Members of the Putnam County Dropout Plan Committee have a three- to five-year plan to improve the dropout rates of students in the county. Their proposed outline for North and South Putnam, Cloverdale and Greencastle high schools is designed to bring graduation rates up to 90 percent for all four schools.
With current graduation rates ranging from 72.8 for Cloverdale to 86.4 for South Putnam students, all four county schools have a vested interest in improving the number of graduates.
One of the major goals of the group is to identify specific grade levels when students begin to show dropout symptoms.
"At North Putnam, we are looking at the middle school levels to get some idea if we have some students falling behind. Things like attendance and discipline issues help us to tell. We hope to get early warning signs of potential problems and continue identifying that process through the ninth and 10th grade," said North Putnam High School Principal Alan Zerkel.
"We plan to take some kind of remedial and corrective action after identifying issues. We don't know yet what all we will do, but definitely get parents in to meet with teachers and try to get attendance up," added Zerkel.
This is then followed by increasing options for alternative learning opportunities for students who struggle in traditional school settings.
According to Greencastle High School Principal Randy Corn, students in his school system have a positive opportunity in Area 30.
"Currently, we have a lot of students for Area 30 and the alternative school out there. The county principals have met to talk about alternatives to expulsion," said Corn.
He and a group of staff members recently visited Ben Davis University in Indianapolis to look at how they are trying to work with students identified to possibly be at risk.
"We've also been talking to Ivy Tech about some programs. Our intent is to increase the number of dual credits a student can receive. At Ben Davis University, a student can actually graduate with an associates degree," Corn told the Banner Graphic.
"Of course we work here on a much smaller scale. Ben Davis has over 4,000 students. We want to see if we can develop a program here that will allow students to earn more college credits here," he continued.
GHS sees a problem with several groups of students, particularly kids turning 18 and just dropping out.
"We don't have much recourse for that. Kids think they can get their GED and it will be easy. A GED is a much more difficult test to pass than the graduation requirement. The GED is not what it used to be," said Corn. He added he was at a recent meeting where Indiana School Superintendent Dr. Tony Bennett told them the military is no longer accepting the GED as a qualification for enlistment.
"If you can't get into the military with it, what can you do? You can go to Ivy Tech or Vincennes University, but you are limited. We need to find some way to make them (students) see school is more valid," noted Corn.
"Kids need a high school diploma. Area 30 and other work-study programs, allowing kids to earn college credit, help. But we need to do more with focusing on making education relevant to students," he concluded.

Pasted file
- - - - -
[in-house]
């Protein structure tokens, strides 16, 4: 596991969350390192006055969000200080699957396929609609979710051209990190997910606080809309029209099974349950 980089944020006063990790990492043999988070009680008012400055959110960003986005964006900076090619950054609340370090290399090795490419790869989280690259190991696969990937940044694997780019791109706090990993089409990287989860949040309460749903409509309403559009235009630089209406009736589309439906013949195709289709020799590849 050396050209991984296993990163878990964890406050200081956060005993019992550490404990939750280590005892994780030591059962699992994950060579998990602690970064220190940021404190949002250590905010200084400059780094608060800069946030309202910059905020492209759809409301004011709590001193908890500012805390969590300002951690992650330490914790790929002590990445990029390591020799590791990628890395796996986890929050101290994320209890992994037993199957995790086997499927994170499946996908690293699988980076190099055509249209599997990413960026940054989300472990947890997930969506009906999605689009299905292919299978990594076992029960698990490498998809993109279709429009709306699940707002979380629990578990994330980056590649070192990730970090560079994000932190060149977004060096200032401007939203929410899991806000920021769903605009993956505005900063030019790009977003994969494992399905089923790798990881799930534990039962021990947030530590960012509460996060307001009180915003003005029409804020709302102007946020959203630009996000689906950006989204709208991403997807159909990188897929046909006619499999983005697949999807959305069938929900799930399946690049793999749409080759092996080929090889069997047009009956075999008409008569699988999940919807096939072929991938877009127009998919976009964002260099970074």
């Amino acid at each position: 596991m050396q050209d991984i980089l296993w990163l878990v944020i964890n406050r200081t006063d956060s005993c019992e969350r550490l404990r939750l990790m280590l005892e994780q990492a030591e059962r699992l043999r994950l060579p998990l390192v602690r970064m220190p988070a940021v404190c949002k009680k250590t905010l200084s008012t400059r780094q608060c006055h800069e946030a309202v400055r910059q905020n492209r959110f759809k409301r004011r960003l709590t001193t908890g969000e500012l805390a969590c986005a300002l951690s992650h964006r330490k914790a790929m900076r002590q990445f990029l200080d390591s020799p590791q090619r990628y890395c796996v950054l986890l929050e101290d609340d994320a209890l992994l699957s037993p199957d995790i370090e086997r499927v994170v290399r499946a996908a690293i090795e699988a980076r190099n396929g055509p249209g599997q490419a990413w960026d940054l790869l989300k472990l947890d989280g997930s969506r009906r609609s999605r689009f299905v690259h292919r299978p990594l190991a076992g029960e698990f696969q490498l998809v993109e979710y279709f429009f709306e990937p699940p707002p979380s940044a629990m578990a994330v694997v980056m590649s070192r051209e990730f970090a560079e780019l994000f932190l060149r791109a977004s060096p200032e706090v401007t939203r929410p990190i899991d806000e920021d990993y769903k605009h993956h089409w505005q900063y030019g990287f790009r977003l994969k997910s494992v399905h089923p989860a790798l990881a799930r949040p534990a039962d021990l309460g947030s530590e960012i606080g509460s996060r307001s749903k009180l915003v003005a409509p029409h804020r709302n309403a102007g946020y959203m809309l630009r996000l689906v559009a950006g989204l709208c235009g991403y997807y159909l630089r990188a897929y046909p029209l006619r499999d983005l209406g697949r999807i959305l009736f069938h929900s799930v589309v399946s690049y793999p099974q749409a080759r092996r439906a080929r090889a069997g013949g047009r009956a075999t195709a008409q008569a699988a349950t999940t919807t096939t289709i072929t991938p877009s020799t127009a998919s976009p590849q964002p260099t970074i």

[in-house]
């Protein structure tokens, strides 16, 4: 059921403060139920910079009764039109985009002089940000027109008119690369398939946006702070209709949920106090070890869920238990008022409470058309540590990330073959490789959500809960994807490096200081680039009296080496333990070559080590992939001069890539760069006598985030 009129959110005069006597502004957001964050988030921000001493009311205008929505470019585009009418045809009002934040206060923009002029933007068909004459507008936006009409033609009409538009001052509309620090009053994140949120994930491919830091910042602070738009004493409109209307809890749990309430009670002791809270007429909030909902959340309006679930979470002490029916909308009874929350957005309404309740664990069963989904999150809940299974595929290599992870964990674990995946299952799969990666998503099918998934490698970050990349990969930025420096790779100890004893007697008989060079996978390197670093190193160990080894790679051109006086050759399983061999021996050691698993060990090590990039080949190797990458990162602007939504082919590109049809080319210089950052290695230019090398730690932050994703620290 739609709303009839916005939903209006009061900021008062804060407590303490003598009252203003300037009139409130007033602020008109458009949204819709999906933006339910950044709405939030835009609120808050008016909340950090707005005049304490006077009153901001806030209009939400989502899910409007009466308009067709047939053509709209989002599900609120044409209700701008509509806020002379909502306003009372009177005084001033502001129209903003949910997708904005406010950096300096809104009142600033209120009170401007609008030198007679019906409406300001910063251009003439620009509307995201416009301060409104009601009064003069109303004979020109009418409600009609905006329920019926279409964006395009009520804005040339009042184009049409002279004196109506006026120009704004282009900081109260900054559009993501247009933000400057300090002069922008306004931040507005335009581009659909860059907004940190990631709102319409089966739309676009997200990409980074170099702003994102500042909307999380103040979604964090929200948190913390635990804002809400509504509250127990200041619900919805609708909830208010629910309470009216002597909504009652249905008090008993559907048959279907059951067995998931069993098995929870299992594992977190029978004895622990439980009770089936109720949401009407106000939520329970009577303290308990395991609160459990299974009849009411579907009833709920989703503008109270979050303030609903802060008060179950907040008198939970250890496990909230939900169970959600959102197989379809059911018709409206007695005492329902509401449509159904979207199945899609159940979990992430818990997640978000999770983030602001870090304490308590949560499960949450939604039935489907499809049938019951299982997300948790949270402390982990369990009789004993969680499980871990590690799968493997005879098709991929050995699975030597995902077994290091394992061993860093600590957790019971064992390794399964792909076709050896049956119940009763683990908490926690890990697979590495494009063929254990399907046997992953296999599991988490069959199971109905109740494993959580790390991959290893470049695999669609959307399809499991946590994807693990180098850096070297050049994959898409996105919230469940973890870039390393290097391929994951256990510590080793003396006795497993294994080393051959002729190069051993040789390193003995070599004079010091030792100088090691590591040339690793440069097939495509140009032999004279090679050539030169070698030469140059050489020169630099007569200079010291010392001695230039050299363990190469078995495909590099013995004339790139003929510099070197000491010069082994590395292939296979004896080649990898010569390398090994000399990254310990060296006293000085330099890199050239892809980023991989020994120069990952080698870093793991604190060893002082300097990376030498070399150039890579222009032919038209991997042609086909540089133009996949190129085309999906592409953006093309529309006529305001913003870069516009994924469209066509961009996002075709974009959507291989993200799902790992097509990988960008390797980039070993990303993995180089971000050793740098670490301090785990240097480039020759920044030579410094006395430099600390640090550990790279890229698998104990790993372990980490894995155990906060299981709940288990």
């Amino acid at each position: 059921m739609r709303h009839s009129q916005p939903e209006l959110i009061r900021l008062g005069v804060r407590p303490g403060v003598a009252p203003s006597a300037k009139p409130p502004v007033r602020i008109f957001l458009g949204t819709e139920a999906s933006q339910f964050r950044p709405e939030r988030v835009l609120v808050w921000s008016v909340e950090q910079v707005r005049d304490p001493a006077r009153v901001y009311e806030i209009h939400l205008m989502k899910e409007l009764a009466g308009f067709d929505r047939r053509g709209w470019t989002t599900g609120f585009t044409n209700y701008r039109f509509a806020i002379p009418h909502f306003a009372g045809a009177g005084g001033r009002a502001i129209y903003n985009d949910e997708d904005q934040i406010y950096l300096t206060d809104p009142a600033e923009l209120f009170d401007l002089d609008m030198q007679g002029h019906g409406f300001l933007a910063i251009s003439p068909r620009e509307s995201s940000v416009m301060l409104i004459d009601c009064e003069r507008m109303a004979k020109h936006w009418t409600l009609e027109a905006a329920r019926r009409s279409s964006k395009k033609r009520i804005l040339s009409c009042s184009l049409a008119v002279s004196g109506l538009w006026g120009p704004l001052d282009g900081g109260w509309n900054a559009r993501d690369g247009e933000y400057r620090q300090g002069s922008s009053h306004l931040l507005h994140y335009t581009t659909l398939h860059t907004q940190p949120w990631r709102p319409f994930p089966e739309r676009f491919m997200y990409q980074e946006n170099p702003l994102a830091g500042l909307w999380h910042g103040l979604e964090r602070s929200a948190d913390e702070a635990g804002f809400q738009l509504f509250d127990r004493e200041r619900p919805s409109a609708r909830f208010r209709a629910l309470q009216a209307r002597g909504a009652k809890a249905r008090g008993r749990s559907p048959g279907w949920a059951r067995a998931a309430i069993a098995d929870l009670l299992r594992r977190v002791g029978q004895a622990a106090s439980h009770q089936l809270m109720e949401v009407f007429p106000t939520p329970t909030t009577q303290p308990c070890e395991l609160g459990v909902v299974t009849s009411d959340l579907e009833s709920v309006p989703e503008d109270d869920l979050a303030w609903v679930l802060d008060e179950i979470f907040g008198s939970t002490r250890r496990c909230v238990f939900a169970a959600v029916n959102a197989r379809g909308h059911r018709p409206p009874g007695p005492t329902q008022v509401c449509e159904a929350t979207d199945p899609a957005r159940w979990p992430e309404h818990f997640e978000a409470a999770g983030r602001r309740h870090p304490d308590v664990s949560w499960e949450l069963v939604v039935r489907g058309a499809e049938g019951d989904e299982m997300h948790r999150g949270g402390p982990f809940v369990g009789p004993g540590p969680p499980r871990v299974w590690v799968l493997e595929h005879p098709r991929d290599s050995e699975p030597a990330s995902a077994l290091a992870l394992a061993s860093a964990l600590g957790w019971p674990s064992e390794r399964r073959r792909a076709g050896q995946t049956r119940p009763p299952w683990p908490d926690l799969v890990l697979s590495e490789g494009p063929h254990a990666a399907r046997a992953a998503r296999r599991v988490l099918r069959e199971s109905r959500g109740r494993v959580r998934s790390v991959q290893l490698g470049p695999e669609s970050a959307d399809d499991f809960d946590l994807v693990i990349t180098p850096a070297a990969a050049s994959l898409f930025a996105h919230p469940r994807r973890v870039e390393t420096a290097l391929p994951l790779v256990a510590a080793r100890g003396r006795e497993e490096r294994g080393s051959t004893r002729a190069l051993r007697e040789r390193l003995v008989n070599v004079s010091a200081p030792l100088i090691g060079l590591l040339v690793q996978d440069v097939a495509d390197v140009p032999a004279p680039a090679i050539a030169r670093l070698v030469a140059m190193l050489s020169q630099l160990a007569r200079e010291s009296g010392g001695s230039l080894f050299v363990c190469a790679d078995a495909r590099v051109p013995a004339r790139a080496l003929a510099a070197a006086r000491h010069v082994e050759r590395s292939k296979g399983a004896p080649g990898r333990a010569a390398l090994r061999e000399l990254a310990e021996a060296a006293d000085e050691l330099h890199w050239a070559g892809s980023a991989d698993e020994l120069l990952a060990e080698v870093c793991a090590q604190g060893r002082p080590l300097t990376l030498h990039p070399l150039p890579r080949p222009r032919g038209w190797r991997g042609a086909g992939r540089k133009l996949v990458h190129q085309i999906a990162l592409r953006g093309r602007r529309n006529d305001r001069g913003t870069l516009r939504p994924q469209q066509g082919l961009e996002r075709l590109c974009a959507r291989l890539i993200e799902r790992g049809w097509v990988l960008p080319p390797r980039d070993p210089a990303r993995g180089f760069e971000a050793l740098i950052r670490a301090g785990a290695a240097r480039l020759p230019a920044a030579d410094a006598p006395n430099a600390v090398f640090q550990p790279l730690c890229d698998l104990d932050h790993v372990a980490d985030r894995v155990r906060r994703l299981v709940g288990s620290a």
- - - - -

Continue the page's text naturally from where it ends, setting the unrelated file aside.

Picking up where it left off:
The support of the business community, federal and state grants to assist in providing funds for development and staffing of alternative educational programs and an increase in the 21st Century Scholarship program are important to the success of the plan.
In order to accomplish their goal, group members identified strategies. These include working with all four county school corporations to establish an alternative to expulsion; improving attendance of all students by engaging more parents in their children's school lives; examining factors that place students at risk and implementing grade recovery plans; and developing more after school and summer activities for students such as tutoring, mentoring, internships, service learning and career explorations in and out of school.
Other strategies include better recognition of home school programs, implementing a process for parental accountability, upgrading the General Equivalency Degree (GED) recipients to be considered as graduates and to lower the costs of online high school completion courses.
One of the biggest hurdles the group faces is changing the GED requirements. Currently, students who get their GED are still considered dropouts from the school they left.
"Parents, teachers and administrators still encourage these students to finish and they receive their equivalency degree, but they don't get to walk across the stage. We'd like to find a way for schools to count these students as graduates," said Zerkel.
As far as the community and businesses, there are good reasons to be involved in the initiative.
"It behooves the community to be involved, not just because it affects their children, but better educated people make a better educated community with a workforce that helps draw business to the community because it can support their hiring needs," said David English, group facilitator.
A mentoring program or programs is another facet of helping improve graduation rates.
"At our last meeting we had members of the Boys and Girls Club who have a formal mentoring program talk about how it can help. We can also develop mentoring groups in the schools. Both have positives," added English.
How successful the initiative is will be determined by the improved graduation rates over the next three years.
"It also helps to redevelop that sense of community, commitment and caring. The saying is trite but true--it takes a village to raise a child," noted English.